As the death toll from Covid mounts, even the elders are skipping the last boost

PLEASANT HILL, Calif. – Bonnie Ronk is something of a public health matriarch at Mt. Diablo Center for seniors in this liberal Northern California suburb.

When Ms. Ronk, a great-grandmother whose red walker has a sticker that says “El Jefe” (The Leader), tells her classmates to put their masks over their noses, and they oblige. When he received both doses of the Covid vaccine and a booster and told others to do the same, they did.

But even Ms. Ronk, 79, has not received the latest Covid booster, which was updated to protect against the Omicron variant and has been available since September. She said she didn’t know about it.

In the United States, where about 94 percent of people 65 and older had their initial Covid shots, only 36 percent have received the updated vaccine, known as a bivalent booster, according to data from the Centers for Disease Control and Prevention. Older people have offered a number of explanations: they didn’t know about it, couldn’t find it, or weren’t convinced of its value.

As the pandemic enters its third winter and hospitalizations and deaths from Covid rise once again, medical experts worry that there is no effective plan to update the immunizations of the most vulnerable Americans. Two years ago, when Covid vaccinations were first introduced, the federal government sent teams to thousands of nursing homes and community centers to vaccinate the elderly, slowing the virus’s devastation.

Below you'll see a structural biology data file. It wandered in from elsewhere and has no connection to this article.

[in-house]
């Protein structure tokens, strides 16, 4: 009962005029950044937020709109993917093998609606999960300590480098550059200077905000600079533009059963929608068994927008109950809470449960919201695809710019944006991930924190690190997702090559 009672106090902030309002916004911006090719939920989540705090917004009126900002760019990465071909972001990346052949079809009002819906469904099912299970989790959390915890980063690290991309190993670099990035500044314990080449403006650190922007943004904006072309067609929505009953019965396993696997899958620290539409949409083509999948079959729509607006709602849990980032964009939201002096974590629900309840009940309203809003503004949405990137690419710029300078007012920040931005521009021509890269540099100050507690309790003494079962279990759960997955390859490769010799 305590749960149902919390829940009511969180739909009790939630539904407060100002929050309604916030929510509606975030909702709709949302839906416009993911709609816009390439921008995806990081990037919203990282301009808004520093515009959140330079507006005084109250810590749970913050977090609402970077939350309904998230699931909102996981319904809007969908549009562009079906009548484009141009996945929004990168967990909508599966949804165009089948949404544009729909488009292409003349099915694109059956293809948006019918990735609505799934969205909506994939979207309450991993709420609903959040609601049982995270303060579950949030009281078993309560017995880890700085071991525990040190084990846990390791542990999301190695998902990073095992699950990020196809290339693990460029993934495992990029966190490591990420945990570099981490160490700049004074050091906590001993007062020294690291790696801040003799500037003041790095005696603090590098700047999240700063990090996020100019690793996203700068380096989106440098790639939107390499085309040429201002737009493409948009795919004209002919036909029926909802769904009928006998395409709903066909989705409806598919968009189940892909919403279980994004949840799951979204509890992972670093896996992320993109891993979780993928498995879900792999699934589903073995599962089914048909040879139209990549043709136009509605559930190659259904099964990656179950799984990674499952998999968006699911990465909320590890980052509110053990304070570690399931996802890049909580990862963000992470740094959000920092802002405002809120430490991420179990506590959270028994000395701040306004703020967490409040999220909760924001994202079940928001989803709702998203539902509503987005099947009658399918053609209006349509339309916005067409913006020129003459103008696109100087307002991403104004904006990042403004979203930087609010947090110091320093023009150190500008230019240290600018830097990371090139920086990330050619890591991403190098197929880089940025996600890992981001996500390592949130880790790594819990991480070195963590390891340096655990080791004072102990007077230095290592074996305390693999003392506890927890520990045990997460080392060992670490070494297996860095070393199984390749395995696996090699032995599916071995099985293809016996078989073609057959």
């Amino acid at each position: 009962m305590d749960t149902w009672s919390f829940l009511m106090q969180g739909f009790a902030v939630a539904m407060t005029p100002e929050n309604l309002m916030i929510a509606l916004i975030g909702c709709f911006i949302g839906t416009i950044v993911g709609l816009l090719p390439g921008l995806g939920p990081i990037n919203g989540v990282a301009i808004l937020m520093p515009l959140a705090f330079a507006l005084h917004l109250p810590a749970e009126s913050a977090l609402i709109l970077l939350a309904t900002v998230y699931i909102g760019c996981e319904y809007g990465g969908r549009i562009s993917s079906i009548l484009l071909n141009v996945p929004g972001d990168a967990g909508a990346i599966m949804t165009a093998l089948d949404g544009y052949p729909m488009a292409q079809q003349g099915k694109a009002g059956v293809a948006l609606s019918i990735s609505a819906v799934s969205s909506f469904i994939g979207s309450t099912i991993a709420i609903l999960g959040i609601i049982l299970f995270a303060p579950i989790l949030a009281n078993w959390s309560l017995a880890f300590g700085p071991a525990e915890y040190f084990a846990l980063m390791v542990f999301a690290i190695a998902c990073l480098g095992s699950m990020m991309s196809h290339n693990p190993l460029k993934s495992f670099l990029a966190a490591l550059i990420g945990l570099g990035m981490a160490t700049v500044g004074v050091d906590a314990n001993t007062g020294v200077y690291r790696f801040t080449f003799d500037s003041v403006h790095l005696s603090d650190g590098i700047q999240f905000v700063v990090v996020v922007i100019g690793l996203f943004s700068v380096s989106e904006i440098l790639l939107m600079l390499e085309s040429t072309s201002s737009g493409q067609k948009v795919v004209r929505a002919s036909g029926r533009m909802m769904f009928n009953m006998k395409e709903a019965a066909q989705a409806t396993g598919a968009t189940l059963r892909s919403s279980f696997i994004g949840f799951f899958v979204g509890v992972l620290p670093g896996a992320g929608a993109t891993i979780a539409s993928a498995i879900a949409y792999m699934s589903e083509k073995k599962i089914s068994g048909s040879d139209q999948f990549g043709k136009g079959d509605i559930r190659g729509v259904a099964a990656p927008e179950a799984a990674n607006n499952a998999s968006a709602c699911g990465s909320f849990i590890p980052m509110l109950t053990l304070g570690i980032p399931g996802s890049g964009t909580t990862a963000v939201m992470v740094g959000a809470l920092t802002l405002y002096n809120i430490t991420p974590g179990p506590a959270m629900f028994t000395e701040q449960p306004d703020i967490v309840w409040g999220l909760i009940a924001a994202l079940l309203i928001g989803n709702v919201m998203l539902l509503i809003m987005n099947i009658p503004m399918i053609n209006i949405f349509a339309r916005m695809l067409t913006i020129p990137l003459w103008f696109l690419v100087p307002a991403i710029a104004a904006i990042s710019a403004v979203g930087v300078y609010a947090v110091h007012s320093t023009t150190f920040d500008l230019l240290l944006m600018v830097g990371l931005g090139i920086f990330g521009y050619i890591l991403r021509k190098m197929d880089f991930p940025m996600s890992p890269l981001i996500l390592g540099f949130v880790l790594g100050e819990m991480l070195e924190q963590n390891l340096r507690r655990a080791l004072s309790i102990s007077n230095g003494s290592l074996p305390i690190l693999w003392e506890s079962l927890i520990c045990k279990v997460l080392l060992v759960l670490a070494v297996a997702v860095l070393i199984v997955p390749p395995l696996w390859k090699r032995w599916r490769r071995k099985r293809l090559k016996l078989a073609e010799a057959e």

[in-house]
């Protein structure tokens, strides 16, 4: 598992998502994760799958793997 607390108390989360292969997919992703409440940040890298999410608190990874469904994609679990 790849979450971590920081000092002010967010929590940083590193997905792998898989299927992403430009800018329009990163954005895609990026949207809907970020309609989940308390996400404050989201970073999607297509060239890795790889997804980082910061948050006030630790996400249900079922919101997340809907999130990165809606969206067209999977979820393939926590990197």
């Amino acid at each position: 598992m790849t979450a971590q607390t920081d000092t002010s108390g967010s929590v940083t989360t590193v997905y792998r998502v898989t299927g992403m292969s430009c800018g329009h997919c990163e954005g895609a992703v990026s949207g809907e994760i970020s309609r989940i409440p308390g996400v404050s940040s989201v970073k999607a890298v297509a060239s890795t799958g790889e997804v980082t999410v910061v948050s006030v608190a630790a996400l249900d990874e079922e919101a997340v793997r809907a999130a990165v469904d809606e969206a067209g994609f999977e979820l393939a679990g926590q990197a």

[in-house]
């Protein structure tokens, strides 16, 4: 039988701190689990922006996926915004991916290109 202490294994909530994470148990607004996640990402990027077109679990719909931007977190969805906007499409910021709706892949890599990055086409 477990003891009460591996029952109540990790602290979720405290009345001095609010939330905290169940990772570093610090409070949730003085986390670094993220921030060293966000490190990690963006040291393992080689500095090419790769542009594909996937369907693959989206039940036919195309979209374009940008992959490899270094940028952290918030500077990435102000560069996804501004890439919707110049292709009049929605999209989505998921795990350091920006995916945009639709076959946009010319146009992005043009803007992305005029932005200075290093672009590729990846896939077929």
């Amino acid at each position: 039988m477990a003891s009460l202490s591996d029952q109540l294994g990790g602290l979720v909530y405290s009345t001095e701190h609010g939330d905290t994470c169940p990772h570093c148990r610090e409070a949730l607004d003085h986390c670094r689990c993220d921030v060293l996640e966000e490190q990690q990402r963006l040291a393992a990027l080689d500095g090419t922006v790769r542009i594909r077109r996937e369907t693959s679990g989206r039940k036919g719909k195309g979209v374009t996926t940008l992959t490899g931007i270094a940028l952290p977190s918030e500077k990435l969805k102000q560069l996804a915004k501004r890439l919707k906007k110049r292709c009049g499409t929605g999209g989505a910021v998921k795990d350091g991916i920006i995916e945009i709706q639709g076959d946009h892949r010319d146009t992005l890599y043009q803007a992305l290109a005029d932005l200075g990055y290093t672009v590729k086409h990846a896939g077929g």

But so far this fall, the White House has only offered grants to community organizations to get shots into the arms of seniors, without the clear messaging strategy or logistical support they need most, many caregivers and executives said. of nursing homes in the interviews.

“Government and philanthropic support seems nonexistent,” said Debbie Toth, executive director of the nonprofit Choice in Aging, which helped bring thousands of initial vaccines to senior care centers and housing complexes. in California’s East Bay in early 2021.

Declining immunity in the elderly has largely transformed the Covid pandemic in the United States from a threat against the unvaccinated to one against the elderly, many of whom were previously well protected. People over the age of 70 are admitted to hospital with Covid at a rate four times higher than the general population.

The most recent available death counts by age showed that nearly 90 percent of Covid fatalities occurred among people over 65.

“The evidence is clear: even if you shot yourself two years ago, your immunity has waned. But the people who need to hear it the most haven’t,” said Dr. Michael Wasserman, geriatrician and public policy chair of the California Long-Term Care Medicine Association. “When you combine pandemic fatigue with no real government plan together, what we have is a perfect storm.”

The Biden administration’s winter Covid plan includes $125 million in grants to two community organizations, USAging and The National Council on Aging, for programs to vaccinate older Americans, a much less direct approach than when he sent CVS and Walgreens workers to care centers. then the first shots were authorized. The plan also includes letters to governors encouraging more shots at nursing homes and a television advertising campaign targeting seniors from racial and ethnic minority groups.